As BC grows and expands its market share and variety of supply, small coffee farmers from other cooperative unions in Ethiopia and other African countries will establish a business relationship with other small coffee farmers in Ethiopia and other African coffee growing countries. Support and endorsement of BC's business concept has been received from Congressman Mike Honda, Chair of the US Congressional Ethiopian Caucus; the Ethiopian Embassy in Washington DC; Governor of Maryland and the Governor's Commission for African affairs. BC has also been awarded a Congratulatory Citation is from the General Assembly of the State of Maryland.


Virtuous Exchange

What is Virtuous Exchange?

VE is a business model that facilitates businesses in:

• Directly connecting producers and consumers.

• Providing access to active investment and significant benefit sharing to the producers, consumers, and other stakeholders involved in every transaction.

• Developing engagement, production, transaction, and marketing processes that are socially, economically, and environmentally sustainable.

• Adding value to the lives of others, while building community.

How is Virtuous Exchange different from Fair Trade?

While Virtuous Exchange embraces Fair Trade’s principles of helping producers in developing countries obtain fair prices, be treated ethically, and implement environmentally sustainable practices, VE goes beyond Fair Trade to:

• Provide producers with significantly higher benefit—sharing up to 50% of profits.

• Offer producers attainable investment opportunity—making possible an ownership stake in the business.

• Recognize and appreciate the human element inherent in trade. Producers become more than commodities. Their cultural and social traditions are honored and shared in every transaction.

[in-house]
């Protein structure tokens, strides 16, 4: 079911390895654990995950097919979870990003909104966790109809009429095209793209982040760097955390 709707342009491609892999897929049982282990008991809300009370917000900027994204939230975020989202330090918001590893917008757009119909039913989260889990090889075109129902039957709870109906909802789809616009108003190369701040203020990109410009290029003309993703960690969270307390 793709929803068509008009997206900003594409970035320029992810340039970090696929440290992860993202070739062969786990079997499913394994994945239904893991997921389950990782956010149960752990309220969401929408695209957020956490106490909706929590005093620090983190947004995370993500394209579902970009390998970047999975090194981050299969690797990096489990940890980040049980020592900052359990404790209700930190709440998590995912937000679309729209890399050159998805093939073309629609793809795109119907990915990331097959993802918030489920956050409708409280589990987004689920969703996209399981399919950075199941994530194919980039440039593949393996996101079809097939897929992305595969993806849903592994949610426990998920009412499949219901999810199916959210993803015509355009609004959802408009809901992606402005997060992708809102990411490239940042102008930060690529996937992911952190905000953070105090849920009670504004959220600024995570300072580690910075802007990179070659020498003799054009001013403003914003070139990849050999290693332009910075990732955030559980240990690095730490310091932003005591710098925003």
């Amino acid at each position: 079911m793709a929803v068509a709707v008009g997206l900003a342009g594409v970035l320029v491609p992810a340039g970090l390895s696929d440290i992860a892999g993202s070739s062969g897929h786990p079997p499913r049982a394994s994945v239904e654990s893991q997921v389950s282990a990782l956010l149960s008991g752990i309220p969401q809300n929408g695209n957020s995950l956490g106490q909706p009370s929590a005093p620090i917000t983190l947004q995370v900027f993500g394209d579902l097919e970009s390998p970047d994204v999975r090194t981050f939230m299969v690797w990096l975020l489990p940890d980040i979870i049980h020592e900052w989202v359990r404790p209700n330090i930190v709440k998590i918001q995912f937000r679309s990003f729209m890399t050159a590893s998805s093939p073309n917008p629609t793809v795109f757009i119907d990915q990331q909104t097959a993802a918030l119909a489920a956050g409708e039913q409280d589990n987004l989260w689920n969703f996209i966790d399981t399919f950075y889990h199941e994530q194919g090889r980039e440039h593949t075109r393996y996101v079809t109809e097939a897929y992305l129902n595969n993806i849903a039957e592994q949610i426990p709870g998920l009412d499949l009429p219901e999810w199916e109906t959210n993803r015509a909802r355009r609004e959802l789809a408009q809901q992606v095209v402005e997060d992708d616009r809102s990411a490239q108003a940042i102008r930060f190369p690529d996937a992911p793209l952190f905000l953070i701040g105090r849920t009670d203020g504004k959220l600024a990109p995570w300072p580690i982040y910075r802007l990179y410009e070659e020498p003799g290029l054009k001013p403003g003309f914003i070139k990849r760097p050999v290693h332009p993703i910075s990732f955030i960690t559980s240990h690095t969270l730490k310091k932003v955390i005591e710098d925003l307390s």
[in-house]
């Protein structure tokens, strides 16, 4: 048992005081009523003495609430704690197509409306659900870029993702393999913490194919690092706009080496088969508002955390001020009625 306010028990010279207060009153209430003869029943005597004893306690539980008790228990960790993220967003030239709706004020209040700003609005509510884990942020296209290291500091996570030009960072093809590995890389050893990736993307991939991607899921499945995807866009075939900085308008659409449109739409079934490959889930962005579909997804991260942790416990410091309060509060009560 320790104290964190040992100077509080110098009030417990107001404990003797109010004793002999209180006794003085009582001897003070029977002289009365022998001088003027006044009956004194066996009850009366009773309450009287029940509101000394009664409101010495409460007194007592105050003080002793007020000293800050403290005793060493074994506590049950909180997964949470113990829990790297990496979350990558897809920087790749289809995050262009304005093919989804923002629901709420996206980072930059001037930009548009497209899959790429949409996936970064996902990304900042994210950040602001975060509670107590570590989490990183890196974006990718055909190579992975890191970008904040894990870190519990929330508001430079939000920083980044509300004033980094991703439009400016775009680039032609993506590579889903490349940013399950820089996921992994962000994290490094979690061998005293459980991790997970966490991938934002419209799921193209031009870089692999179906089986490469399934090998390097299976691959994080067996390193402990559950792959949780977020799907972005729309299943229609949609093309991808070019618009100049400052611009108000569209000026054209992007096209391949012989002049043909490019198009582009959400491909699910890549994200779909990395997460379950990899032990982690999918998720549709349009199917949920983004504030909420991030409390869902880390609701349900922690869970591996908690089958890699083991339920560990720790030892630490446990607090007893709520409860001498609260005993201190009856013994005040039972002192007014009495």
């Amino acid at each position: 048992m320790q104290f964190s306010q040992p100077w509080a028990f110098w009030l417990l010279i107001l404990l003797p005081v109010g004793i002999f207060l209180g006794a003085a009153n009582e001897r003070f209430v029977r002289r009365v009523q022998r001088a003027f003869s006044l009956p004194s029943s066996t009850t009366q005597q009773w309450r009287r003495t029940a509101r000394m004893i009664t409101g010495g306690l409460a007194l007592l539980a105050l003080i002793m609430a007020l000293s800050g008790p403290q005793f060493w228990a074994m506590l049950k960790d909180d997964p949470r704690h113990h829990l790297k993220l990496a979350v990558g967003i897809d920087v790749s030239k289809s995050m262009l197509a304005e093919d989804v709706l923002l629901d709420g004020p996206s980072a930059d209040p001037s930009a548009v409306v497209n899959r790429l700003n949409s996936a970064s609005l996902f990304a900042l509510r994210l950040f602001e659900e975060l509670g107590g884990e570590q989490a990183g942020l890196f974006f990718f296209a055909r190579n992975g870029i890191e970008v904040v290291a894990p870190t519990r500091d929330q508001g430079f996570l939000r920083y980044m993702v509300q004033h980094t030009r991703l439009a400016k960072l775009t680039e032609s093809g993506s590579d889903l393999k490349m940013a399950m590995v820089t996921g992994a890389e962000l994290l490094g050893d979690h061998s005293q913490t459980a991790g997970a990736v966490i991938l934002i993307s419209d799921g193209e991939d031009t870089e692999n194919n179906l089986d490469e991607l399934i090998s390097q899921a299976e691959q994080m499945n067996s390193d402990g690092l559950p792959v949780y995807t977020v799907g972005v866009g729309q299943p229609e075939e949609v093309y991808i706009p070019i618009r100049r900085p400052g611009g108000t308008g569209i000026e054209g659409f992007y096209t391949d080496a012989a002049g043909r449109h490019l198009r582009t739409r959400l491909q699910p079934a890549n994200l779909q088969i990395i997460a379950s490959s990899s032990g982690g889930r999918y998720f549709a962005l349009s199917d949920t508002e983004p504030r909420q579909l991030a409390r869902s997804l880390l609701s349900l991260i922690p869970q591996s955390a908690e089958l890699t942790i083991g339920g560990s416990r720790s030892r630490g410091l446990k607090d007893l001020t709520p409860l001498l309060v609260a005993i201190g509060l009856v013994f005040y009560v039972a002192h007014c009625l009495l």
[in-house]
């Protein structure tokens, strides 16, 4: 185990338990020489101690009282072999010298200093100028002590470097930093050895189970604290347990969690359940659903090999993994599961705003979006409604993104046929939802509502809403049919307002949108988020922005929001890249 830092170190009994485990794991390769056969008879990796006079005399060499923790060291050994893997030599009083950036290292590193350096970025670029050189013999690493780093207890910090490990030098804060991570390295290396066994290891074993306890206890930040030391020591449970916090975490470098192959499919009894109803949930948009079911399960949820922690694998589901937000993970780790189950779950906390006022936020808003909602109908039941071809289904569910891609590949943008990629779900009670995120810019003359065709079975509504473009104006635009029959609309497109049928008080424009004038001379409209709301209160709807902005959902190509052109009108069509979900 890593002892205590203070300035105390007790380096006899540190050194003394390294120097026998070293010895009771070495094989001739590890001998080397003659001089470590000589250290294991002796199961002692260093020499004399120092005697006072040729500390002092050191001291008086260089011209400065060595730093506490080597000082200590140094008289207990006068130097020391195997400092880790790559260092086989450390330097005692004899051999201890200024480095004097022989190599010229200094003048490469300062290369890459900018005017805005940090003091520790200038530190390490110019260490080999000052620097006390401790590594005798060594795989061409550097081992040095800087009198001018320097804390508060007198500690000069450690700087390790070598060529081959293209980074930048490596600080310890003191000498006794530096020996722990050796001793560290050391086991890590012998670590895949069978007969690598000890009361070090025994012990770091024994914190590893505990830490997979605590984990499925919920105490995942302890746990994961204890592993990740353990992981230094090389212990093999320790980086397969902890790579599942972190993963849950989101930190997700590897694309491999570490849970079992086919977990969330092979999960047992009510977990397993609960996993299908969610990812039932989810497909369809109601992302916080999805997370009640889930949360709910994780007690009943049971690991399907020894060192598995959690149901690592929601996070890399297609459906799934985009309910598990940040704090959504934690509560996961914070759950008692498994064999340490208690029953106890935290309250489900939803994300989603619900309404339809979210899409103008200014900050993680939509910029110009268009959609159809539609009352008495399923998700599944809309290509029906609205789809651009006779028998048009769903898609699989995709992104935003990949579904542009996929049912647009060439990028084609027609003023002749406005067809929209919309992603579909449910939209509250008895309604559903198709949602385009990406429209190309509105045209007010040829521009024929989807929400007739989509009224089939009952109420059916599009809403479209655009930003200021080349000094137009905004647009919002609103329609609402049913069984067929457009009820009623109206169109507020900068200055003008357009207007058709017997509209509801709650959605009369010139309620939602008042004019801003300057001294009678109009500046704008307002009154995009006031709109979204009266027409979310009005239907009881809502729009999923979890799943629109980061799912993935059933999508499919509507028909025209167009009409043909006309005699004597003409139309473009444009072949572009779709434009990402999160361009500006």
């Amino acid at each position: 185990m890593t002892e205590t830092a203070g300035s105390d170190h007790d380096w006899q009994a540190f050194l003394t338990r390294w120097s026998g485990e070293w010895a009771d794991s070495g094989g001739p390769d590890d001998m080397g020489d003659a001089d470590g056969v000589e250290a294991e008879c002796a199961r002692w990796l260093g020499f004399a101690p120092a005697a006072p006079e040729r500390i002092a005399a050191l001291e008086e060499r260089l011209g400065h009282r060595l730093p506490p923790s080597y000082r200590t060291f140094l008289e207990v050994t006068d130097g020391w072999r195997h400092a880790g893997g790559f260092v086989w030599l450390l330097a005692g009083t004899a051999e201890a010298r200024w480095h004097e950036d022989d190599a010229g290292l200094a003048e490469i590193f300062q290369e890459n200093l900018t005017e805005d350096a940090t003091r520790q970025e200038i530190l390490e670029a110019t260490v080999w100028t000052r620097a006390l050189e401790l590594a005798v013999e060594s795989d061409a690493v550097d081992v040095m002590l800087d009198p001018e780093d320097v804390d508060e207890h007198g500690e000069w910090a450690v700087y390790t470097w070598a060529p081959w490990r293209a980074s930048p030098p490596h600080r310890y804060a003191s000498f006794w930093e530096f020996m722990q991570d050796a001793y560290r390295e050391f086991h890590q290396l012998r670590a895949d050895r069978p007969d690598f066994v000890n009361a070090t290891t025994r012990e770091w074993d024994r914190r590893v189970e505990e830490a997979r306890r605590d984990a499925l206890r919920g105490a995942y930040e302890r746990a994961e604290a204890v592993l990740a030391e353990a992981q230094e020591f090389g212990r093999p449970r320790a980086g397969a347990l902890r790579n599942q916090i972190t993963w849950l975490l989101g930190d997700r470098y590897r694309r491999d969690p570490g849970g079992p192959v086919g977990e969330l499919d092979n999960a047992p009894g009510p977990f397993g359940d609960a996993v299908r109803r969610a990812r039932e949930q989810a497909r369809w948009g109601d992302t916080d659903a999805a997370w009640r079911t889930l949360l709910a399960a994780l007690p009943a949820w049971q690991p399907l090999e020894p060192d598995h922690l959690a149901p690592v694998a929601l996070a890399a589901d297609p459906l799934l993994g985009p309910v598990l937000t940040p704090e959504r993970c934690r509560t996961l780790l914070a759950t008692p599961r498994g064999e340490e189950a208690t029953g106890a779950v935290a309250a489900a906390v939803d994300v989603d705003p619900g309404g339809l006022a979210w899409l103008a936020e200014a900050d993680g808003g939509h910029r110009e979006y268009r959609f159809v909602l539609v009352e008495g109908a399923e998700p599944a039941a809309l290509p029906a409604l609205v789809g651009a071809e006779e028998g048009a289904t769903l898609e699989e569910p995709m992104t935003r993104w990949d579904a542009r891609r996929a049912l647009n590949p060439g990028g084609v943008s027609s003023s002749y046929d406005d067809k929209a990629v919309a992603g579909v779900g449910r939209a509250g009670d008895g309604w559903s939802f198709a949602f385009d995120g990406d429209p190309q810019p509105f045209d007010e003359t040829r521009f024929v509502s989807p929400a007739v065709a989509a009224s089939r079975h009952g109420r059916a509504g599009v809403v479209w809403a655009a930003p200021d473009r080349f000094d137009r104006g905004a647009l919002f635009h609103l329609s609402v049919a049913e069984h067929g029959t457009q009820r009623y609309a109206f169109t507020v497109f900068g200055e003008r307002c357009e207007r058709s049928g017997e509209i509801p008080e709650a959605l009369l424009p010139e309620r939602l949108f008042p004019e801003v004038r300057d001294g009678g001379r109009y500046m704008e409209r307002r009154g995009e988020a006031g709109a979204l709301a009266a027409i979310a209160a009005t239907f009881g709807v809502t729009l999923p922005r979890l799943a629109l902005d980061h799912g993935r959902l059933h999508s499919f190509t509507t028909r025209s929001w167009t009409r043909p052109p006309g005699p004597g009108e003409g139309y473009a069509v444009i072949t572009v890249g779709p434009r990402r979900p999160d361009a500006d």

• Set a higher bar for socially conscious businesses. Rather than simply meeting a set of standards, VE asks businesses to be in real relationship with producers and consumers and uniquely connect them in ways that have the best interests of both, and our world, at heart.

How is Blessed Coffee implementing the Virtuous Exchange model?

• Blessed Coffee connects consumers and coffee growers by purchasing coffee directly from the Oromia Coffee Farmers Union which represents more than 240,000 small coffee growers.

• Ultimately, Blessed Coffee will offer farmers a 50% investment opportunity in Blessed Coffee and provide 50% equal benefit sharing of the profit from the wholesale revenue stream. Blessed Coffee will also offer 50% of the profit from the retail business (Blessed Coffee Café) to local nonprofits that provide vital public good. Lastly, Blessed Coffee offers community investment opportunity to small investors from diverse socio-economic backgrounds.

• Blessed Coffee will pay employees a living wage. Additionally, Blessed Coffee will continue to use community organizations and networks for marketing and as sales agents, forgoing expensive advertising campaigns and instead leveraging community support to raise visibility.

• Blessed Coffee will create a social and cultural hub, the Blessed Coffee Café, for communities to forge relationships and exchange cultural and artistic reflections.